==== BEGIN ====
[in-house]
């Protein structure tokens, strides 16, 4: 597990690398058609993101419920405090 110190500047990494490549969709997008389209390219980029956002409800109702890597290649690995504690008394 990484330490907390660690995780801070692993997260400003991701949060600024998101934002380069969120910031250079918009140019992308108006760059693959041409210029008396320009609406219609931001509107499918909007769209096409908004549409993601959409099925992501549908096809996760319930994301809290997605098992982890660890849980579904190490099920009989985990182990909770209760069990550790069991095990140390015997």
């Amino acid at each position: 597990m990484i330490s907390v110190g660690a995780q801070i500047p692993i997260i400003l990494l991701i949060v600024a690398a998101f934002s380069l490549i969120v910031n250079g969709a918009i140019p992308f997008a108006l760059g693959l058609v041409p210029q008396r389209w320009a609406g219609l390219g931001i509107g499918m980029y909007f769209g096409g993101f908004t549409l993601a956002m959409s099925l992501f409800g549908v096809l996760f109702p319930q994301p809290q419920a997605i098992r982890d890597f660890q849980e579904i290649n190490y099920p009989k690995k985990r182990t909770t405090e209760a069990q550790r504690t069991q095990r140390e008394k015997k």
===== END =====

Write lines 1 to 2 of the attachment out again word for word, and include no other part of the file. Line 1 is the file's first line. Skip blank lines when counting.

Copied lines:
[in-house]
């Protein structure tokens, strides 16, 4: 597990690398058609993101419920405090 110190500047990494490549969709997008389209390219980029956002409800109702890597290649690995504690008394 990484330490907390660690995780801070692993997260400003991701949060600024998101934002380069969120910031250079918009140019992308108006760059693959041409210029008396320009609406219609931001509107499918909007769209096409908004549409993601959409099925992501549908096809996760319930994301809290997605098992982890660890849980579904190490099920009989985990182990909770209760069990550790069991095990140390015997």